It’s not every day you meet a fashion icon but when I was back in Glasgow last week I had the good fortune to interview Zandra Rhodes, or Dame Zandra as she is soon to become.
From my perspective as a teenager in the Scottish Highlands in the early 70s, Zandra might as well have been living in a pink space capsule with an alien in-crowd. Her very name was a by-word for cool as anyone beginning with Z was thin on the ground in those avocado tinted days.
I was expecting to meet a hyper-talented version of Patsy Stone, full of anecdotes of the 60s and 70s. This after all is the woman who designed a pleated lurex top for Freddie Mercury.
In terms of exotic, Dame Zandra doesn’t disappoint – the trademark fuschia bob; costume jewellery of an industrial scale; and a beautifully constructed blue and orange print dress which looked as if it had been fitted on to her delicate frame with a sugar spinner.
You can tell from her purposeful bustle that in spite of the plumage, here is a grafter – self-disciplined, approachable and grounded, with just a wisp of vulnerability which makes her even more engaging. It speaks volumes that her seamstress, Frances, has been with Zandra for 32 years, although she is quick to point out that she also nurtures new talent.
She’s in Glasgow to launch her new bedlinen collection at Sterling and for Zandra, designing textiles for the home is a wish fulfilled.“I trained in printed textile design at Medway College of Art and then at The Royal College of Art in London in the 1960s,” she explains. I loved what could be done by printing on fabric and turning it into something else,”
“I tried to sell my textiles but no one wanted to buy them, so I started to make dresses to show how the textiles should look. Now I’ve come full circle coming back to interiors after a lifetime in dresses.”
“I usually work with my sketchbook and coloured Pentel pens, doodling and trying colours out on paper – I’d much rather do that than work on a computer, but I’m also very excited by what can be done digitally, allowing you to go round the actual shape of the dress.
“Collaborating on the bedlinen collection with Ashley Wilde has been a joy. He comes to my studio and looks at all the designs I’ve been working on. There are sketches all over the wall and over 100 metal trunks full of dresses I’ve designed over the years. I try to keep one of everything; they really need to be catalogued!
“I do all my own printing on an eight yard table and the dress is influenced by the way the print wants to go. I used to cut a hole in the design and look in the mirror to see if it worked.”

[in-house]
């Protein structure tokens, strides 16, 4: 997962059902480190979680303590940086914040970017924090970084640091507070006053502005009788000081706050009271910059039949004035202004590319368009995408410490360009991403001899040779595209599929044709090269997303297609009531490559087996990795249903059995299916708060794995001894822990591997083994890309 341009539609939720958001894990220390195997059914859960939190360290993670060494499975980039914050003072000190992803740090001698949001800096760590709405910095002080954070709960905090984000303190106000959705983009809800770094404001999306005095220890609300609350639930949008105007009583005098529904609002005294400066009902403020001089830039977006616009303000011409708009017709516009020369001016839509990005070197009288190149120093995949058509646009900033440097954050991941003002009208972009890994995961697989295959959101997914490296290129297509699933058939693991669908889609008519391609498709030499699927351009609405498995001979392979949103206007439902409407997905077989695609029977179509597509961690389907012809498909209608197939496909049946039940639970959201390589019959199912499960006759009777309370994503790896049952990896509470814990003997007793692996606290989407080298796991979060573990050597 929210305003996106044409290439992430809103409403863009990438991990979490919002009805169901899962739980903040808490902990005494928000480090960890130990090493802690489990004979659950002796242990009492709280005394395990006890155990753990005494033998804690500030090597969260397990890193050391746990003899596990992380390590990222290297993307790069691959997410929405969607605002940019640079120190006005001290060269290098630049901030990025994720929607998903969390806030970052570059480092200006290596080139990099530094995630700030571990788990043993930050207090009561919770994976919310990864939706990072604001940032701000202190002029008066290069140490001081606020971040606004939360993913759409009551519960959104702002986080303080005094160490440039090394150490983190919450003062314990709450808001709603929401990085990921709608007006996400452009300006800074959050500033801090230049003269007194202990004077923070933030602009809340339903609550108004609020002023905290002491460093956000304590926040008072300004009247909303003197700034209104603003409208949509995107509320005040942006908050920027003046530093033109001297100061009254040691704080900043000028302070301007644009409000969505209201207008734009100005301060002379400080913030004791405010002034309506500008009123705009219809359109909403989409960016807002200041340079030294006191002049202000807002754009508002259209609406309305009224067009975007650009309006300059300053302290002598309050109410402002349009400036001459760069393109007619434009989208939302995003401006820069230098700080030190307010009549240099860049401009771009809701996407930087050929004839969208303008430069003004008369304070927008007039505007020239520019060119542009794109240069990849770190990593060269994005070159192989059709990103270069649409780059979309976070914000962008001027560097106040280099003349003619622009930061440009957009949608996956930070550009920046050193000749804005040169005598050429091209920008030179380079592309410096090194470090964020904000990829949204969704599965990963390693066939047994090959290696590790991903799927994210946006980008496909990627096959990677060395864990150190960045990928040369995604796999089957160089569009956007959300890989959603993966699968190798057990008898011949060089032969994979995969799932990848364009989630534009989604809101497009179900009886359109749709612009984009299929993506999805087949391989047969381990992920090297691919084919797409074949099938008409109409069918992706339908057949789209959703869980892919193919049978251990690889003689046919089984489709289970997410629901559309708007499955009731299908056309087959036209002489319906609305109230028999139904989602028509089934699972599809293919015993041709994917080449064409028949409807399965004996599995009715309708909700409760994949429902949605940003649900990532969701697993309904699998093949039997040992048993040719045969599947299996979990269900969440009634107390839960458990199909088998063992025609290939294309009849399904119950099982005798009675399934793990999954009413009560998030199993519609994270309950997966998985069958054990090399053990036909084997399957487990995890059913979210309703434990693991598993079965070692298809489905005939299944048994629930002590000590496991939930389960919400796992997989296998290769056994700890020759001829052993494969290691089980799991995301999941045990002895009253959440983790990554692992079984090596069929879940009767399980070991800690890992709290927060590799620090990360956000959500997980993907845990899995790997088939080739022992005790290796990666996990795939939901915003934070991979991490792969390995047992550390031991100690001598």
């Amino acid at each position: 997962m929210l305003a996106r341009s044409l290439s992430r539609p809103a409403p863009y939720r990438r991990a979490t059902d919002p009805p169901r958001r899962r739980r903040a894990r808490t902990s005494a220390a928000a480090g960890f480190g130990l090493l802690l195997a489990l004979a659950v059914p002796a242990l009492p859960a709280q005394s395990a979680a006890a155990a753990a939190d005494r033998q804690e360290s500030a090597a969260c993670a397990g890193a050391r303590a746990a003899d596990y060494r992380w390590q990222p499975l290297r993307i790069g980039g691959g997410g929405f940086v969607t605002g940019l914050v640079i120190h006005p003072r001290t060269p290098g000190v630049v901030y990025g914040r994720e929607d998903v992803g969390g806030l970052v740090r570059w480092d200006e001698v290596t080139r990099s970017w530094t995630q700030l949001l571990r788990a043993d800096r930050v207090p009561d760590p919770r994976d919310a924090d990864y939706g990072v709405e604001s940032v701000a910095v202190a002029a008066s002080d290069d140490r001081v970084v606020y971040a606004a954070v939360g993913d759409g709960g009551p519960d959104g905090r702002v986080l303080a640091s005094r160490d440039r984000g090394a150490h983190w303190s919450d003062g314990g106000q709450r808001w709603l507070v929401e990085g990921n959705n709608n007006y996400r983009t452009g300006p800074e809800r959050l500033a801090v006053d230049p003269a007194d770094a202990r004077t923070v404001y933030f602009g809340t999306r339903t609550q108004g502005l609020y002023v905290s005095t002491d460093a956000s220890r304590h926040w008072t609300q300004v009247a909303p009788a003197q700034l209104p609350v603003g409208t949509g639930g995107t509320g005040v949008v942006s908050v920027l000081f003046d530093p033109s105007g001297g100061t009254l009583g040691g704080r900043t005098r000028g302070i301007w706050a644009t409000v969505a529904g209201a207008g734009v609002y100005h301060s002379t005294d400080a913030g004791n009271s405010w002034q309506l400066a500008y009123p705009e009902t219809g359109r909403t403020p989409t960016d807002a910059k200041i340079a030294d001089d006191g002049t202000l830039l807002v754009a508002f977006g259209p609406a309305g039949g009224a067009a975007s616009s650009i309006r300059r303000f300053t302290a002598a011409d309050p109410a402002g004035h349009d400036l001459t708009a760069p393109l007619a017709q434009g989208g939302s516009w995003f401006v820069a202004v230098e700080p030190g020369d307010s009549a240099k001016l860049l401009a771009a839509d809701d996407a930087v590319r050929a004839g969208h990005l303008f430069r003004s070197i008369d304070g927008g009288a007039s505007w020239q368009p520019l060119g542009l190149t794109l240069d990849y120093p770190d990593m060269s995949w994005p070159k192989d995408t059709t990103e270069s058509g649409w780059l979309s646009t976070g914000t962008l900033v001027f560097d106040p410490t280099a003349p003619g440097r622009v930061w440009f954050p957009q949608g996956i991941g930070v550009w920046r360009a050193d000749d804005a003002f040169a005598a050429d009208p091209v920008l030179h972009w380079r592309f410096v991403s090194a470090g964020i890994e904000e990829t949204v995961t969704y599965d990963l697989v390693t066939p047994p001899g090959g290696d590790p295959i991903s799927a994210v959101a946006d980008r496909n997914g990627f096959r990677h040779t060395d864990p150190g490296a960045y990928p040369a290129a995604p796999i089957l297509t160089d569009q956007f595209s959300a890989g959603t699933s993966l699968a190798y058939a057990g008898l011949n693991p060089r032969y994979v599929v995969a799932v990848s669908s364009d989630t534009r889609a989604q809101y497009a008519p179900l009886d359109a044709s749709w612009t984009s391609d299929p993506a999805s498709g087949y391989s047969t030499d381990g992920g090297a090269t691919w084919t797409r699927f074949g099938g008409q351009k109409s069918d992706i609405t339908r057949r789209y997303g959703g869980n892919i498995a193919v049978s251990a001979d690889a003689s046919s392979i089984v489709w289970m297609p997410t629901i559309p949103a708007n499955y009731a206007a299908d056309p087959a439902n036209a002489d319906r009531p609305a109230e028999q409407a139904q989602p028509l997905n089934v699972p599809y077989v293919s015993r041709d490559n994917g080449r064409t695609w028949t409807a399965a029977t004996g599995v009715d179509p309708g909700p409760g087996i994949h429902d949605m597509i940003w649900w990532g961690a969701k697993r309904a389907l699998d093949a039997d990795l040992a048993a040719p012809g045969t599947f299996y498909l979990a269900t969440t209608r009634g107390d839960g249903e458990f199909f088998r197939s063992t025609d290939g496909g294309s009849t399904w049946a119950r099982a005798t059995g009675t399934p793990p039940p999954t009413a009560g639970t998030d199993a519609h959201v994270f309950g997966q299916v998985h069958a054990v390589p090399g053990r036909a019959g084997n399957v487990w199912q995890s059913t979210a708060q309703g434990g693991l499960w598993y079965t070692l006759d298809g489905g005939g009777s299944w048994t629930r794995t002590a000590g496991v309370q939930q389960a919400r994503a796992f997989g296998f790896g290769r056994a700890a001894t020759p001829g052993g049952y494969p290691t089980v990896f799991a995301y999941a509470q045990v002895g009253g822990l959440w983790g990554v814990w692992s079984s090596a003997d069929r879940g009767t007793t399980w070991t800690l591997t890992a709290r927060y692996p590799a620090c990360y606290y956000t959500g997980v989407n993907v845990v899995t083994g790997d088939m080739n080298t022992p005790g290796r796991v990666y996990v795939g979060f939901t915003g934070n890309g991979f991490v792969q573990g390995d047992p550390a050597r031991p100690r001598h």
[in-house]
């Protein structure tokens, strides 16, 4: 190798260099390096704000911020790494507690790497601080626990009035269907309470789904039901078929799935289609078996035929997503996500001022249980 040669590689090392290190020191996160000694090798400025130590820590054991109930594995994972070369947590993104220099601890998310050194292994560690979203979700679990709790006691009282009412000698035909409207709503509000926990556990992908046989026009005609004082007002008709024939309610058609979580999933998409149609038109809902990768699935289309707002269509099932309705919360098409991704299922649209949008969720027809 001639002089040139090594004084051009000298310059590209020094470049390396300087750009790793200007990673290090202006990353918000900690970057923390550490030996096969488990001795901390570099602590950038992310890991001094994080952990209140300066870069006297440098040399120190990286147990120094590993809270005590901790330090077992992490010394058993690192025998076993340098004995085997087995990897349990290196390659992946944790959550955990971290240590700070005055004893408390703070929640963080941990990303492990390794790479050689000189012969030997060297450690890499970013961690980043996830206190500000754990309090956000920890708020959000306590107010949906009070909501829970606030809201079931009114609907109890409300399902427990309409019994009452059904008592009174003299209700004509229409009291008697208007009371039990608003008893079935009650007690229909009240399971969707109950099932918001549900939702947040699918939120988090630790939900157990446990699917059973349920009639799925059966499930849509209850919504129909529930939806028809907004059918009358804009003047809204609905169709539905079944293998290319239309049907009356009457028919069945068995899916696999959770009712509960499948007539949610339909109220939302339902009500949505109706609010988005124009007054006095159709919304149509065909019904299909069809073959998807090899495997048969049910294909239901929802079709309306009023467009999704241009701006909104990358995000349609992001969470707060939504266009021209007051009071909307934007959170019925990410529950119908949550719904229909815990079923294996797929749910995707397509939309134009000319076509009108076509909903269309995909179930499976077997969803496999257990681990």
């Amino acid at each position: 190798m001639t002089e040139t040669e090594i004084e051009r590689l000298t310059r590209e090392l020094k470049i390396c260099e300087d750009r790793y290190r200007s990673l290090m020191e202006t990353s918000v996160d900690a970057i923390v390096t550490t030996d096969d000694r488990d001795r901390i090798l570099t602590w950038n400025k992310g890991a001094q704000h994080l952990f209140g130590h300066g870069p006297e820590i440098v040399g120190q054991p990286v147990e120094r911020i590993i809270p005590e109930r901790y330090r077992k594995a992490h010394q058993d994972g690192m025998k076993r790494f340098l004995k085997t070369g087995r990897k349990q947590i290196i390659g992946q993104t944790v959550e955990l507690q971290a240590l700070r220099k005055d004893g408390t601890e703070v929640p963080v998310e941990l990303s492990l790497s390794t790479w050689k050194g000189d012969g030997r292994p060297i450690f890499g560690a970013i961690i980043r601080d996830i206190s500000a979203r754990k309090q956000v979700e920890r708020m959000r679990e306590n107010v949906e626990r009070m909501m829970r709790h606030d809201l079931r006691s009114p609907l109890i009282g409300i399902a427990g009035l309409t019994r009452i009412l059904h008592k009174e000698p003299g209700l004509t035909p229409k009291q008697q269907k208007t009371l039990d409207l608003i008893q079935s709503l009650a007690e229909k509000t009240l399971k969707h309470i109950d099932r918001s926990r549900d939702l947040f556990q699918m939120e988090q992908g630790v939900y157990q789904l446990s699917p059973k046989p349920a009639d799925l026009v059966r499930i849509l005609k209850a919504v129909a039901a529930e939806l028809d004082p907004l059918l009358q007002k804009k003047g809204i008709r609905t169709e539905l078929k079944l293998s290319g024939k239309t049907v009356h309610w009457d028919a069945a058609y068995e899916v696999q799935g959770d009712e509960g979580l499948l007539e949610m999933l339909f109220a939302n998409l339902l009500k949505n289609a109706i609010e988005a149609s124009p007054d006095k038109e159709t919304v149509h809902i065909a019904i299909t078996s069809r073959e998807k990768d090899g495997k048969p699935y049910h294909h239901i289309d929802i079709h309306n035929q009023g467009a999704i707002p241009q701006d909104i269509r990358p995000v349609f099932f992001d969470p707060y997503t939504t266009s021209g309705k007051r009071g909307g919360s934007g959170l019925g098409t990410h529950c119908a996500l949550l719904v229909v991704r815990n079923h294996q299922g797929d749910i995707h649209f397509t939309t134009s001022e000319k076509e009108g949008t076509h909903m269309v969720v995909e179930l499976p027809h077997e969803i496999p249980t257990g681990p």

Colour has been a lifelong love affair for Zandra, going right back to the days when her mother made clothes for her young daughter. Zandra believes that people are under the false illusion that black is going to make them look so much better, and feels that wearing a dress that reminds you of summer is going to make everyone feel happy.
One of the floors in her home is picked out in all the colours of the rainbow with stripes climbing up the walls. Zandra did initially create the patterns in chalk but later translated them into Amtico tiles in the same colours.
Zandra divides her time between London where home is a penthouse above her fashion and textile museum, and in San Diego with her partner Salah Hassanein, the former president of Warner Brothers International Theatres.
Travel is as a huge source of inspiration and Zandra takes her sketchbooks with her everywhere she goes. “If I see something, I’ll stop and draw it, and make a record of it, be it Moroccan marble or the blue jelly fish like transparent sails that get washed ashore on the beach.”
Opera is yet another passion that ignites Zandra who has designed sets and costumes for productions all over the world including the Met in New York. “Of course you have got to be careful not to go over the top, as there’s enough of that going on in an opera.
“I love that it’s larger than life as on the stage a bold dramatic print doesn’t look that way. It’s also a great feeling to design something that will make the singer feel wonderful and glamorous when they are singing their heart out.”
“The thing about fashion is that if you do a wonderful dress and someone famous is photographed in it, then people will know about it. It’s always heartening when someone says they appreciate what you do as that keeps you going.
“I consider myself to be so lucky to be doing my work and when I get up in the morning, I can’t wait to do it.”
Zandra is a great admirer of Scottish designer Christopher Kane and would love to meet him. She tells me that she has yet to work with tartan or plaid as she call it. A Zandra Rhodes tartan? We’d all say yes to that.